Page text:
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A concert tour sparking off an anti-trust investigation might seem strange but that’s what’s happening with Taylor Swift’s upcoming Eras tour. The ticketing arrangements by Ticketmaster have led to dissatisfied fans suing the platform.

The suit alleges Ticketmaster’s parent, Live Nation Entertainment, engaged in “fraud, price-fixing and antitrust-law violations while selling advance tickets". The filing also accuses Ticketmaster of “intentionally misleading purchasers by allowing scalpers and bots access to TaylorSwiftTix presale".

The Ticketmaster website was overwhelmed by presales to “verified fans", who numbered around 3 million. The site crashed a lot and fans found themselves facing long delays and unable to checkout with tickets.

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The company ended up cancelling general sales “due to extraordinarily high demands" and “insufficient remaining ticket inventory". There were complaints bots were gaming the system, and cornering tickets, to be resold at premiums of thousands of dollars.

Ticketmaster charges an unspecified service fee per ticket. As lower-priced tickets became unavailable, fans opted for more expensive tickets. It’s possible the service fee charged by Ticketmaster escalates with more expensive tickets. This is one of the allegations.

The US Senate’s Anti-Trust Panel has said it will hold a hearing centred on this, to see if consolidation in the entertainment and ticketing industry harms customers and artists. The panel head, Senator Amy Klobuchar, said, “The high fees, site disruptions and cancellations shows how Ticketmaster’s dominant market position means the company does not face any pressure to innovate and improve.“

It’s quite conceivable that some of the senators on that panel are “Swifties" as the pop-star’s fans are known. The panel could recommend Ticketmaster – Live Nation be broken up. Ticketmaster merged with Live Nation in 2010 in a deal where the US Department of Justice set terms. At the time, it was said the merger would encourage competition. Instead, the senators claim, "Ticketmaster prices have more than tripled".

The Ticketmaster app and platform have leading market share in the US live entertainment ticket market, which was worth over $10 billion annually, pre-pandemic. The market has recovered to roughly the same levels, after a catastrophic crash in 2020 and 2021. In Jan-Mar 2022, Ticketmaster held around 55 per cent market share. It is likely to have increased share to 60 per cent after it entered a partnership with Snapchat in early 2022, to allow for easy transactions by Snapchat users. It picked up over 2 million new users in Oct 2022.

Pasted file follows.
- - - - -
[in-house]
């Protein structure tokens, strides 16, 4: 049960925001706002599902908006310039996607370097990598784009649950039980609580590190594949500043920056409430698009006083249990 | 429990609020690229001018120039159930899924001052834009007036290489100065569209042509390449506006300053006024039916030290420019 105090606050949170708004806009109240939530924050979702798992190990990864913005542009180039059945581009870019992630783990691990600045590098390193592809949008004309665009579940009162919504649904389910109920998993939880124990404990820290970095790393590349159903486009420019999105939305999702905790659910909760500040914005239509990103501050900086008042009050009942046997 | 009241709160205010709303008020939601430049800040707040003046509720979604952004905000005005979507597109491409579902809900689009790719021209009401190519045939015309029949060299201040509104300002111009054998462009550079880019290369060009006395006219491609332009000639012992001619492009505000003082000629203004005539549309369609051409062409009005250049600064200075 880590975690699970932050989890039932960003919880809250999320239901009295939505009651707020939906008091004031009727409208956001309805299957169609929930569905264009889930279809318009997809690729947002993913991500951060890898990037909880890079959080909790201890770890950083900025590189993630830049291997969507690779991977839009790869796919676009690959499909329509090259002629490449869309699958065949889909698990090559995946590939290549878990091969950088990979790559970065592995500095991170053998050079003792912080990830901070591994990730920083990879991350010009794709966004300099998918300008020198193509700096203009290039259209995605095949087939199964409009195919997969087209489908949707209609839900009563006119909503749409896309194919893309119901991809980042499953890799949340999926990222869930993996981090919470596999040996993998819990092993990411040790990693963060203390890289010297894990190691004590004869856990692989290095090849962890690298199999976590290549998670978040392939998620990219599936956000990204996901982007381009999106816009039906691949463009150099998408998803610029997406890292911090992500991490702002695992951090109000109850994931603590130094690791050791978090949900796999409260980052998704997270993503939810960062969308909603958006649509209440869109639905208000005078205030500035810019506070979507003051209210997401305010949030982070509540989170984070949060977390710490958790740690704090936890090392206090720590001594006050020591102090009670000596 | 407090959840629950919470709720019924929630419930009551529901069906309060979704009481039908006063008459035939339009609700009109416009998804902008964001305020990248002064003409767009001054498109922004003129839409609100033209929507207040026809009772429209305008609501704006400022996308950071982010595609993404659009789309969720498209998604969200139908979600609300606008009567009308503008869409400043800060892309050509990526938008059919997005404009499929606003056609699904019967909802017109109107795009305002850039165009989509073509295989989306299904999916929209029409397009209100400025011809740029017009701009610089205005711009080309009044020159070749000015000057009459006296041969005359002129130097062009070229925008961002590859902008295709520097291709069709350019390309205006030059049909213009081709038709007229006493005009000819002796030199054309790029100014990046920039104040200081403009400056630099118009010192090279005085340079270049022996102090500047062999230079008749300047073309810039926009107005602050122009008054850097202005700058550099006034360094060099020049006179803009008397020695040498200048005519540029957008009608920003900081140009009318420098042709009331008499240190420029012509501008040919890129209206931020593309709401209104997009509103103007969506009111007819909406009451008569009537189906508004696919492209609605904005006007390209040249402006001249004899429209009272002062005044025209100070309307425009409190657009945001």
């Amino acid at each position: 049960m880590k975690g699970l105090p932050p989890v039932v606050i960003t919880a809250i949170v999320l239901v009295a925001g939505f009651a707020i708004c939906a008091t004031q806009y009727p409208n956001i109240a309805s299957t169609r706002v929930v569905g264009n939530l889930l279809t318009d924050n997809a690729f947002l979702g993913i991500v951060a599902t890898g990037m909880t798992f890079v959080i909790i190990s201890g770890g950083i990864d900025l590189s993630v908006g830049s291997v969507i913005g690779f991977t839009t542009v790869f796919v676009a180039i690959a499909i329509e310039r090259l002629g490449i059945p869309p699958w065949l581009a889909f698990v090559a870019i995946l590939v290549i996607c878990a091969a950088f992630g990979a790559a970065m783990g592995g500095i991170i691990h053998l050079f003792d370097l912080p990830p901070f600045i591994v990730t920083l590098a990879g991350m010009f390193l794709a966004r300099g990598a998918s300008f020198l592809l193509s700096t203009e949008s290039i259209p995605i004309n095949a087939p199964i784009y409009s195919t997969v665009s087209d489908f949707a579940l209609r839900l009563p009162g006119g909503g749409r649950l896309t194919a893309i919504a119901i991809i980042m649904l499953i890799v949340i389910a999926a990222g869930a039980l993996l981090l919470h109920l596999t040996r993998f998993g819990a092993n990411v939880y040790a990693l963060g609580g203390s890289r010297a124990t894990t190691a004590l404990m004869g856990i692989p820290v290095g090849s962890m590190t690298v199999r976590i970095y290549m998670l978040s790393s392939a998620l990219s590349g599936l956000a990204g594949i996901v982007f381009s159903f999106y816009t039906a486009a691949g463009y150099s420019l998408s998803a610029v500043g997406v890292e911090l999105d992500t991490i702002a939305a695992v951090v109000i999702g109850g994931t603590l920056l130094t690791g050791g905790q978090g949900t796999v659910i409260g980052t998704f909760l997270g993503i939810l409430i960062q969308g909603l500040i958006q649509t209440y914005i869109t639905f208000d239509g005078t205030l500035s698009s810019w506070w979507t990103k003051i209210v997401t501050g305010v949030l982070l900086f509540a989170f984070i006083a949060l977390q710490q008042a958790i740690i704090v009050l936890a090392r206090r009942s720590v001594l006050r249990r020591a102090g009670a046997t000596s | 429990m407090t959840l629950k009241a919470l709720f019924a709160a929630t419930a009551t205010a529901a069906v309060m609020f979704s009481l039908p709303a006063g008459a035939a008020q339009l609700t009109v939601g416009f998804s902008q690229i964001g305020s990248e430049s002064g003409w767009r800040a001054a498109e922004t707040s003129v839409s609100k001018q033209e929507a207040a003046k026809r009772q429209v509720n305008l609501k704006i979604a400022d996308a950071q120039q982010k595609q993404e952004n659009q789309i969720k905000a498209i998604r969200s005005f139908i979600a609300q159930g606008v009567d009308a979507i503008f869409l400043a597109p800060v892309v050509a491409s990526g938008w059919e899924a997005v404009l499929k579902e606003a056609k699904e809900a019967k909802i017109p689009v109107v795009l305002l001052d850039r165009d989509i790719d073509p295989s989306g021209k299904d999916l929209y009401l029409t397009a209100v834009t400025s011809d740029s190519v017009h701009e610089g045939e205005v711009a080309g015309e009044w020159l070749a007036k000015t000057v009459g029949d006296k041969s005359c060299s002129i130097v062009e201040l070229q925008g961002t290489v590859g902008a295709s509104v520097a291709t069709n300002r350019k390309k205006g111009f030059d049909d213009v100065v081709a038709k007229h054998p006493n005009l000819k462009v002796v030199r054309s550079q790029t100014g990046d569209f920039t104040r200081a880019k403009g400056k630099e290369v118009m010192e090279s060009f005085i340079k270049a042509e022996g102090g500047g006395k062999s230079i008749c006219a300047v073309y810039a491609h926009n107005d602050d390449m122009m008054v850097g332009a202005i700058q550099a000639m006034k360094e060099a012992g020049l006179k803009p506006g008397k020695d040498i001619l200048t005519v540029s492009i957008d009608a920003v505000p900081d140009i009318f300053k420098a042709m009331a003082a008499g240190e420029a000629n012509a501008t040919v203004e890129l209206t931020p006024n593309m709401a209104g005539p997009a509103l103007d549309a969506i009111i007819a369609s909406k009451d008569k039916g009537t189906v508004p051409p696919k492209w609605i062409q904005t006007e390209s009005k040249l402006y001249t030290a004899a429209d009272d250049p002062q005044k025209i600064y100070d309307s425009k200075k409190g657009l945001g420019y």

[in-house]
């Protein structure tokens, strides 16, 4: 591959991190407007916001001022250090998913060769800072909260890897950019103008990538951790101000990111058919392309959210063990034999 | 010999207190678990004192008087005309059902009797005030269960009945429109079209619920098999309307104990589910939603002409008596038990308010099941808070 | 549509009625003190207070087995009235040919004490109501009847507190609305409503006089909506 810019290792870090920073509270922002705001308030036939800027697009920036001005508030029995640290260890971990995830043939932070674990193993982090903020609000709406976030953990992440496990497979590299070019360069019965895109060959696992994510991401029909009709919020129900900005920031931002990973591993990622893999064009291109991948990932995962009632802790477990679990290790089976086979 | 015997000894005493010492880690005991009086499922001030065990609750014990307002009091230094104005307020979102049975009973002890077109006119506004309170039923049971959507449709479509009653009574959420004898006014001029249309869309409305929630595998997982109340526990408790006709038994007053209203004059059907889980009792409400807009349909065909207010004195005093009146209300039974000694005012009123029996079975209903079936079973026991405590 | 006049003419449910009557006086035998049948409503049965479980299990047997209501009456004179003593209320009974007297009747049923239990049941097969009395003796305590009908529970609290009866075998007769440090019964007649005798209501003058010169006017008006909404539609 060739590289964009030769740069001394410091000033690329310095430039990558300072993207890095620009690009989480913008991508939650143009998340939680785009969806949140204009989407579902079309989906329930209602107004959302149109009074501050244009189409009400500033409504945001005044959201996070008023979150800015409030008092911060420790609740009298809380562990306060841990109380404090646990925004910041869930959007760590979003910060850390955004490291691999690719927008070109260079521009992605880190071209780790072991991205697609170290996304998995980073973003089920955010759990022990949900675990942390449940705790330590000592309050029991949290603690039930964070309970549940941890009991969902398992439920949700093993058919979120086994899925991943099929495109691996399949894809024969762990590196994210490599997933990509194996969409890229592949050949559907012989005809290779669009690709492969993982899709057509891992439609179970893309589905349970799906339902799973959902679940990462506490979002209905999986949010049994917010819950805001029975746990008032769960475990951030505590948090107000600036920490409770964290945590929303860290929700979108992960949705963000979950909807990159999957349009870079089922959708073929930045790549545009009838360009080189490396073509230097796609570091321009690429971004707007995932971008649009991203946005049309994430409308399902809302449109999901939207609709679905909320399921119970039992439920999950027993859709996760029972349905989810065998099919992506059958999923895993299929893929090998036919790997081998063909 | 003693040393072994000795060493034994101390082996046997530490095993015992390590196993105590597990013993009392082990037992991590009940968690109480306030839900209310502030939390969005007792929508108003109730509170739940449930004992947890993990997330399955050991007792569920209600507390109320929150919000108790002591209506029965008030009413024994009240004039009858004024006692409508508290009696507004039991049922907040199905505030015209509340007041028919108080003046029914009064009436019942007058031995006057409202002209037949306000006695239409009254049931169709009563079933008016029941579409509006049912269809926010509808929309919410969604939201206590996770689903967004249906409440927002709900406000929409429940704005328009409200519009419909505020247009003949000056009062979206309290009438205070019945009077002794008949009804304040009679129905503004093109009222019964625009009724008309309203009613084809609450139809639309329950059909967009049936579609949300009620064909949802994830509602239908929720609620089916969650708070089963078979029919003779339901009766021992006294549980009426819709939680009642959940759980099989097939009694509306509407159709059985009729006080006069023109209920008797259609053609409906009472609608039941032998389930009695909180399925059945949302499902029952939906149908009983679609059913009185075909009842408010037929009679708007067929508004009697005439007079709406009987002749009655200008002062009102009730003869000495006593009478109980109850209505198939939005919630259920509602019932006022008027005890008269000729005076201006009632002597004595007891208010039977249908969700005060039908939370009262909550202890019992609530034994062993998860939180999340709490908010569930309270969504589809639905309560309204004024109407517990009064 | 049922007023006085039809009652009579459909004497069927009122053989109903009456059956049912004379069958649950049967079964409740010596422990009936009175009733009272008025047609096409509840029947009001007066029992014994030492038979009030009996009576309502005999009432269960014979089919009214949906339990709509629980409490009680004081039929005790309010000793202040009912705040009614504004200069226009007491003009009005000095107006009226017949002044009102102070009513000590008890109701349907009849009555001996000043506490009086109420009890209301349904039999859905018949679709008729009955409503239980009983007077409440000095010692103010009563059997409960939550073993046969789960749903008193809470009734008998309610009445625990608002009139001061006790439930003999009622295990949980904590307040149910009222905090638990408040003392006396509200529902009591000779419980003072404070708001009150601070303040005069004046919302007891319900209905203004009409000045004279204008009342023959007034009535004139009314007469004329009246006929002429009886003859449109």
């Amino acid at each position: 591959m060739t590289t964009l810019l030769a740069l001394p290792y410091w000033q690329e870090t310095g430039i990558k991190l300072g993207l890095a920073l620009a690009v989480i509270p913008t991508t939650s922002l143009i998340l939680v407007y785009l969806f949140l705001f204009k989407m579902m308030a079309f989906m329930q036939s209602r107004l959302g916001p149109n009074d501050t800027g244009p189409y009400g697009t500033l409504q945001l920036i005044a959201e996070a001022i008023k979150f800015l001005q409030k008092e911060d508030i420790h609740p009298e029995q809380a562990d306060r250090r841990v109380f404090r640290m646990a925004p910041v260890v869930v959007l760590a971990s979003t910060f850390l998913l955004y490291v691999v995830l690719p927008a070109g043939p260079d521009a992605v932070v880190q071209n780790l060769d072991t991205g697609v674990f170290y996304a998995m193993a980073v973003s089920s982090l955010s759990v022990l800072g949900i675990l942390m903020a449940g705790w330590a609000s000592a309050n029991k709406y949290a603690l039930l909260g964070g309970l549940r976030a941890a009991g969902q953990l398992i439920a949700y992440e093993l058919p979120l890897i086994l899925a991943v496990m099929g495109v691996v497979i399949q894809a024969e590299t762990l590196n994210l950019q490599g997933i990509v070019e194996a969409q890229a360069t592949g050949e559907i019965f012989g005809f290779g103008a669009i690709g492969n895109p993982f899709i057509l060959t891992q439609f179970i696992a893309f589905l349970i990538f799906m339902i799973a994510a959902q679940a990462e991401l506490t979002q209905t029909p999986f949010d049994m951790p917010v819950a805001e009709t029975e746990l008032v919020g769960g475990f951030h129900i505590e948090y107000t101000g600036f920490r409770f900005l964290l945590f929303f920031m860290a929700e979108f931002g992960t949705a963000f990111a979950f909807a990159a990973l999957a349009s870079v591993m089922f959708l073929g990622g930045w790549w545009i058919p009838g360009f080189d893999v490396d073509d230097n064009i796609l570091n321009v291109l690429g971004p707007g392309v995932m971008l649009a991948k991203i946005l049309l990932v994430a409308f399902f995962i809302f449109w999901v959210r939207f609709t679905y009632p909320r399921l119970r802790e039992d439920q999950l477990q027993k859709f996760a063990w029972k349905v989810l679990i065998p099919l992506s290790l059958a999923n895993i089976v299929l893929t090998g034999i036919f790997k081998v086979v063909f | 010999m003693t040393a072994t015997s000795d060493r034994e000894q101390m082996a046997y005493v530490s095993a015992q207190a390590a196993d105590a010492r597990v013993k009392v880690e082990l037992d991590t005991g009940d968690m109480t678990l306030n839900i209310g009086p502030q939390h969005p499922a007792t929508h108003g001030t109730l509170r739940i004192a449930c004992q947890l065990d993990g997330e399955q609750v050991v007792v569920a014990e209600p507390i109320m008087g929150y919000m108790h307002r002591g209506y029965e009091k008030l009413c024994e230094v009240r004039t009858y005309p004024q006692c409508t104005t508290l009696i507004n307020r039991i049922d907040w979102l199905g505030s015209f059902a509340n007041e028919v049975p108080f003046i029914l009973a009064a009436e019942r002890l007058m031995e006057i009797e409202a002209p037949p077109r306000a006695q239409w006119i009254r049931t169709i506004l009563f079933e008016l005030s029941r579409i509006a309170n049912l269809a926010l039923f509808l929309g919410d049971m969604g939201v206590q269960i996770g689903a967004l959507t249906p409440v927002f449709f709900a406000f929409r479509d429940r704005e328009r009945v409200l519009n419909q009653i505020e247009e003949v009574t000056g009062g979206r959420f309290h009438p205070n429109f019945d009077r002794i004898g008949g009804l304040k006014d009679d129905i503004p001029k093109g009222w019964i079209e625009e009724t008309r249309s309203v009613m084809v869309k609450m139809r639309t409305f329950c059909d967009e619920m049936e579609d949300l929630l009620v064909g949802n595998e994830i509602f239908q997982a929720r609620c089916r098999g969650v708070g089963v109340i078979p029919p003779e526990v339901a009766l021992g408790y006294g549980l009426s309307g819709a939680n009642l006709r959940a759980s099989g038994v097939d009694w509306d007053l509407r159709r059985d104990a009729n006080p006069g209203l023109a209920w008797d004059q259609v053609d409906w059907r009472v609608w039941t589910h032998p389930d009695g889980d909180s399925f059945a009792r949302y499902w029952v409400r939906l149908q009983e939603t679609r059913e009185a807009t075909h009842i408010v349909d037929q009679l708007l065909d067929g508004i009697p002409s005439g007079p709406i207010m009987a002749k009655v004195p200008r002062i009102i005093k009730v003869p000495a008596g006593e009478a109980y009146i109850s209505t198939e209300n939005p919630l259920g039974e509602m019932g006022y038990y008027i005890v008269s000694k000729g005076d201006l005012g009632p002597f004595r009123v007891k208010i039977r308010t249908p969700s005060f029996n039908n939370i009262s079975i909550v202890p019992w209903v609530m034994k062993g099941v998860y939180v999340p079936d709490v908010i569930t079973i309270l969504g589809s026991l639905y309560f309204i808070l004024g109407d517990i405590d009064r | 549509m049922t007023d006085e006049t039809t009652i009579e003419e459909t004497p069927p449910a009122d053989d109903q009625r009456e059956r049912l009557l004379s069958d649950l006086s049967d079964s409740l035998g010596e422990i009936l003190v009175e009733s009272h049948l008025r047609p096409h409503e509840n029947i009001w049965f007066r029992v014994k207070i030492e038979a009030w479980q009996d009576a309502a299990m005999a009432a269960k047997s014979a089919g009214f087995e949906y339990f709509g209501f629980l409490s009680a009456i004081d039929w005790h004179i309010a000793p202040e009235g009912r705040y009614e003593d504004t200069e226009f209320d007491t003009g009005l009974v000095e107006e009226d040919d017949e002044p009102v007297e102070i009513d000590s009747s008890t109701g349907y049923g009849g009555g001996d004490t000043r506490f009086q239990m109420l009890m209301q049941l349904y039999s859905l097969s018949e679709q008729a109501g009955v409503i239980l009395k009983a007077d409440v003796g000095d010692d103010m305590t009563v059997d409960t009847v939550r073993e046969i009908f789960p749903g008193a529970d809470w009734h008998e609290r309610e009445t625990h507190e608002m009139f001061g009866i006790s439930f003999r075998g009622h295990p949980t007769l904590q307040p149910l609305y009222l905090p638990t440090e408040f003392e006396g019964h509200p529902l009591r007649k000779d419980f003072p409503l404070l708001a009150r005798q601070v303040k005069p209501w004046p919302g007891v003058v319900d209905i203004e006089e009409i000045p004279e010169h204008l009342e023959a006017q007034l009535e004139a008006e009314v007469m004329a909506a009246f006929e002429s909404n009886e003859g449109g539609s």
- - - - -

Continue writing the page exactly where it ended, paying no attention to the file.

There are other ticketing apps and just having dominant market share doesn’t lead to anti-trust investigations. Competition commissions like the US Federal Trade Commission (or India’s CCI, or the EU’s European Commission) try to judge if highly concentrated markets are affected in terms of pricing, quality of service, compensations for workers, etc., due to monopolistic concentration. Of course, those are the allegations here.

“Scalping" or charging black-market premiums on tickets is common practice. Ticketing platforms must be braced for scalpers using bots, which bid to buy multiple blocks of tickets, and log in such large numbers that they force legitimate customers off the site. It’s like a denial-of-service attack with a website being flooded with so many automated requests that it cannot function.

But experience shows it’s possible to deal with this, even at far larger scales of complexity. Compare the chaos of the Eras presales with ticketing at the Qatar World Cup. With due respect to Ms Swift, football draws 1,000 times as many fans, who try to buy tickets with complications of dealing in multiple currencies, etc. (The FIFA app did have some glitches after the WC started, and some ticket-holders had to reconfirm tickets).

But FIFA has coped by making tickets available a year in advance, even before the final list of 32 nations was known. So far, with 16 matches to go, over 2.45 million spectators have attended, and the remaining 16 matches are over 96 per cent booked up.

FIFA’s ticketing ties customers to a verifiable identity (linked to the passport) with a digital pass called a Hayya Card. The e-ticket and Hayya double as a Qatar visa. There are limitations on the number of tickets a customer can buy. Tickets can be resold through the FIFA platform, but only at face value. Of course, there are ways to scalp and generate premiums on resales. But FIFA makes this as hard as it can, and it has been cracking down on scalpers for many years.

Referring back to Senator Klobuchar’s opinion about the need to improve and innovate, FIFA has an incentive to ensure smooth ticketing although it’s a monopoly — disappointed football fans are more likely to riot rather than file lawsuits. The World Cup is a counter-example that demonstrates online ticketing, sans scalping and without frequent crashes is possible, under quite challenging conditions.

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